Was the Roswell event something else?
Two key people were on hand to recover the debris from the Roswell saucer crash site: the base intelligence officer and a member of the Counter Intelligence Corps.
They directed the recovery of the debris, which consumed a good part of the following day, and loaded the pieces into two vehicles.
The debris was taken to Roswell AAF for disposition.
At about the same time, 100 miles away, Grady Barnett found what he believed to be a crashed saucer.
Nearby were four small dead bodies. They had frail limbs and large heads with big, slanted eyes.
According to Barnett, their bodies were encased in tight, one-piece, grey suits with no visible fasteners.
Again, the military was quick to arrive. All witnesses were ushered away and ordered not to speak of the event.
On June 8, 1947, six days after the first event (all the debris may have been from the same vehicle), a press release approved by Lt. W. Haut, announced that saucer debris had been recovered by the 509th Bomb Group.
The debris from both finds was loaded aboard a B-29 and flown to Carswell AFB in Fort Worth, Texas where it was announced that it was nothing more than the remains of a standard weather balloon.
We are supposed to believe it took military intelligence officers an entire week to determine that the debris was from a weather balloon, an object any alert E-1 could have identified in about 30 seconds.
Since most officers do not scrub about pastures recovering debris from fallen objects, it must be assumed some enlisted men were on hand for the task.
Dozens, if not all, could have identified the object as a weather balloon if it was, indeed, a weather balloon.
But If Not A Weather Balloon, What Was It?
Let’s eliminate the two least likely possibilities: weather balloon and alien space craft. Instead let’s concentrate on discovering what the 509th might have carried away from the pastures in 1947.
It is interesting to note that the period during the development, testing and evaluation of the X-planes, from 1947 to 1959, was also the period when most UFO sightings were reported.
Unidentified Flying Object reports dropped dramatically from a high of 1,501 in 1952 to only 167 during the last six months of 1959.
Of the 173 official reports filed in the first six months of 1960, only three were classified as “Unidentified.”
Real Or Fake
In 1974, Ground Saucer Watch, comprised of 500 engineers, physicists and astronomers, began using computer enhancement to determine if UFO photos were real or fakes.
Scanned onto a computer screen, the images are reduced to 245,000 pixels and the computer is programmed to assign each pixel a brightness rating.
Using color contouring, 3-D enhancement, and a number of other sophisticated tests, GSW engineers were able to prove conclusively that 90% of previously accepted UFO photographs were hoaxes.
Two of the most famous UFO photographs were taken by Paul Trent on May 11, 1950 at about 7:45 in the evening. Mrs. Trent was in the yard feeding her rabbits when she looked up and saw a large metal disc sailing silently across the sky. She called to her husband who got his camera from the car and snapped two shots of the disc before it accelerated and disappeared toward the west.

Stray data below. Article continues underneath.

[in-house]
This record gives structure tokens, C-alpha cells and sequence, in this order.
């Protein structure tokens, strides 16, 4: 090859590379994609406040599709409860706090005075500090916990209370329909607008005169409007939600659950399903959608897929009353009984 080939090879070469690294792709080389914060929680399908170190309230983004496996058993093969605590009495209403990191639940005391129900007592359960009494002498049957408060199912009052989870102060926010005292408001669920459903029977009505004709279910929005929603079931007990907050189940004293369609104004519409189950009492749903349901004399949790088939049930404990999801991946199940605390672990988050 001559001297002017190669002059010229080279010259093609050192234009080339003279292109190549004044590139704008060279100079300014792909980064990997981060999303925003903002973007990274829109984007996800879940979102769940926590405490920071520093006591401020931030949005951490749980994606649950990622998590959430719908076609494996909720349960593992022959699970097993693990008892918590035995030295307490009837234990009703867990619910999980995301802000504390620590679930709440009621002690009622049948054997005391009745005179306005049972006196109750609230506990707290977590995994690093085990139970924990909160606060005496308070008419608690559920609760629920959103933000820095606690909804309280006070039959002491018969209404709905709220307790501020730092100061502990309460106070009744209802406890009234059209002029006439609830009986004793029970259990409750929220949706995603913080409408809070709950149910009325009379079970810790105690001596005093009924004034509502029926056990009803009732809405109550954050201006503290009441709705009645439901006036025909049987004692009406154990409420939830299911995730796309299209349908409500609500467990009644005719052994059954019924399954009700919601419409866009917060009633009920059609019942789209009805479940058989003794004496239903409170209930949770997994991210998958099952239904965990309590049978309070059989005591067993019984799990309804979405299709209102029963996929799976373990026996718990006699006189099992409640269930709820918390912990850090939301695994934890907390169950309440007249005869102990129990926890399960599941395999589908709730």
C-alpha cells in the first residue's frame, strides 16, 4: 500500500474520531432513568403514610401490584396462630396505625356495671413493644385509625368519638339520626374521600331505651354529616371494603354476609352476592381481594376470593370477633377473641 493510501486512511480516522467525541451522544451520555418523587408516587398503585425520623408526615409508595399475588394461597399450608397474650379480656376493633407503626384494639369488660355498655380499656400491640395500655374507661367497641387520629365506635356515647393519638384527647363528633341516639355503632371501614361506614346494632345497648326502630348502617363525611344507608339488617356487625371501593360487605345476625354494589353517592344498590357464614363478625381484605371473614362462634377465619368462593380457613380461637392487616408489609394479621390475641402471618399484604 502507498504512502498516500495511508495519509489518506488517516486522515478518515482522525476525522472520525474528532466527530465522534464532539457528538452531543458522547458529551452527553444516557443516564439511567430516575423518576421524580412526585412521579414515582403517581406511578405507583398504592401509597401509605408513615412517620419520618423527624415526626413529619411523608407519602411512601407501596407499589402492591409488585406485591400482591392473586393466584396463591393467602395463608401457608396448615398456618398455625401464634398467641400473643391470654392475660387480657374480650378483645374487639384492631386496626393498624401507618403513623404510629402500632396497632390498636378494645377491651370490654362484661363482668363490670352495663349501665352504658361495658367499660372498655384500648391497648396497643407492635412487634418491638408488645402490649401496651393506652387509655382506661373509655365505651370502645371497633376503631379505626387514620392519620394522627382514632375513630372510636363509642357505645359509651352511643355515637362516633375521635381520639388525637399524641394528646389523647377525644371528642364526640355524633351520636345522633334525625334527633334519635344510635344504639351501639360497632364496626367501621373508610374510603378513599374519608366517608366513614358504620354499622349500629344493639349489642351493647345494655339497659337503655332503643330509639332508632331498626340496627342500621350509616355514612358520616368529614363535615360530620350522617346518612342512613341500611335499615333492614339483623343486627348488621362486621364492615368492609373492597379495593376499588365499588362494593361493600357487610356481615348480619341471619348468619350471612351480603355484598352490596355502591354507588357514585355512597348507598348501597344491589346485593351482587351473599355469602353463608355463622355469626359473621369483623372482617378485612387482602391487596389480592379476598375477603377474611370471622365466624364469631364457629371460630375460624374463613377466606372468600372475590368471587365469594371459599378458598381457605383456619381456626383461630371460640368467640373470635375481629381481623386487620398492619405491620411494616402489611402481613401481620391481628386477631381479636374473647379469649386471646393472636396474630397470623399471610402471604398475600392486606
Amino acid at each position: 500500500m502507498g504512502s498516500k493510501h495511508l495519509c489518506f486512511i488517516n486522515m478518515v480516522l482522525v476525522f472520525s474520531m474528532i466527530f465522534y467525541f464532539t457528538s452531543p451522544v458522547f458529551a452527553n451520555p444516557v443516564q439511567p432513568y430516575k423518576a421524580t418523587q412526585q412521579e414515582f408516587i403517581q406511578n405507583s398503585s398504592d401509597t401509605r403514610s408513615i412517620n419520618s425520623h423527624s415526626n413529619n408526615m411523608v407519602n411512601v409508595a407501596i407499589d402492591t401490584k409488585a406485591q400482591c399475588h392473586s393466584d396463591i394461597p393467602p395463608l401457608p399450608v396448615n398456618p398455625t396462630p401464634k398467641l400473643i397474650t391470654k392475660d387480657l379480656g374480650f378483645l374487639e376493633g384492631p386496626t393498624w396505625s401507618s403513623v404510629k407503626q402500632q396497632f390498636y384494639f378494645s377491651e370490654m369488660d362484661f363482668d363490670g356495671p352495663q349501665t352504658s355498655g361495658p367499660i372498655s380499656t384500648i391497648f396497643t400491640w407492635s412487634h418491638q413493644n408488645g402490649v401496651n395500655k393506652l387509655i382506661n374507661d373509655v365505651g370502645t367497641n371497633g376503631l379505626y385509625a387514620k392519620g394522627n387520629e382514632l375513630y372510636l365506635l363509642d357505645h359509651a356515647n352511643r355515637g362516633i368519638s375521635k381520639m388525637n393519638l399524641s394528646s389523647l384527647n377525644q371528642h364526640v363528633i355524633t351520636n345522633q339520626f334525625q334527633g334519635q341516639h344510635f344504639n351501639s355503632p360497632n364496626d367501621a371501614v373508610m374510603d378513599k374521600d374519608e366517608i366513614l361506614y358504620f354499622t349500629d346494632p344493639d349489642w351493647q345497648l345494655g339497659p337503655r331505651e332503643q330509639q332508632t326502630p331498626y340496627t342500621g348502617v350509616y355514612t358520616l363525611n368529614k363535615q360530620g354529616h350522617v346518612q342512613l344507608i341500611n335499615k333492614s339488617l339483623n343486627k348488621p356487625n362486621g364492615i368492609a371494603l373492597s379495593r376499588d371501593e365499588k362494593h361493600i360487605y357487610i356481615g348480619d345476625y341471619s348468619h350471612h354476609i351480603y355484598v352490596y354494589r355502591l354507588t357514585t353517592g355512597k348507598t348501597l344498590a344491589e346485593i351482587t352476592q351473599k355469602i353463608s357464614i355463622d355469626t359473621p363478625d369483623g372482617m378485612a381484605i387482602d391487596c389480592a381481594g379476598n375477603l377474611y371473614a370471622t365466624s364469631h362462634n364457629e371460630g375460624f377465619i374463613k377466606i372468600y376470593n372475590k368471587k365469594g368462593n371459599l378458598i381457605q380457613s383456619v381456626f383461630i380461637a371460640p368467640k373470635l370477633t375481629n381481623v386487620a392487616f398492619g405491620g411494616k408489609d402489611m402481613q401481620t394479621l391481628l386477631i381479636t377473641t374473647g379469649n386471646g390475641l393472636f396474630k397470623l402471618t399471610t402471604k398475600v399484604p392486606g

Fearing he might have photographed a secret U.S. aircraft, Mr. Trent told only a few friends about the incident. A reporter from the local newspaper heard of the sighting and eventually got the negatives. Within a week the photographs were printed on the cover of Life Magazine.
In 1969, after rigorous scrutiny, skeptical scientists working on the Condon Report accepted that the object in the photos could not be explained by any known natural or supernatural phenomena. They concluded, “…the photographs confirms precisely what the witnesses said they saw.”
GSW examined the photos and endorsed the Condon findings in 1974 when its experts concluded that the object in the two photographs was a real “nuts and bolts” solid object, between 60 and 90 feet in diameter with a flat, evenly lighted underside and had been at least one-half mile away from the observers.
In 1947, Kenneth Arnold made his historic UFO sighting while flying his private plane near the Cascade Range in Washington State.
Nearby, in the inaccessible canyons and mountains of the Yakima Indian reservation, over 200 anomalous lights have been reported in the past 20 years.
Reports include stories of discs, fires, glowing canyons, sounds from underground, encounters and other odd phenomena.
Most reports are of bright lights moving low in the sky, swelling and pulsing with color. Some appear to be aware of humans, some cause automobile engines to quit, others affect nearby animals.
It seems entirely plausible that an experimental saucer-shaped aircraft might have overflown the Trent house in Oregon in 1950, a period of great activity in aircraft development in America.
It is less plausible that lights responding to human telepathic communication in Piedmont, Missouri are creations of the U.S. military or manipulations of the CIA.
They have been seen for centuries on every continent and by nearly every race of people, many of whom never even heard of the CIA or ever read a UFO report.
Unlocking the secrets of the lights may give us some of the answers to the continuing enigma of UFO’s.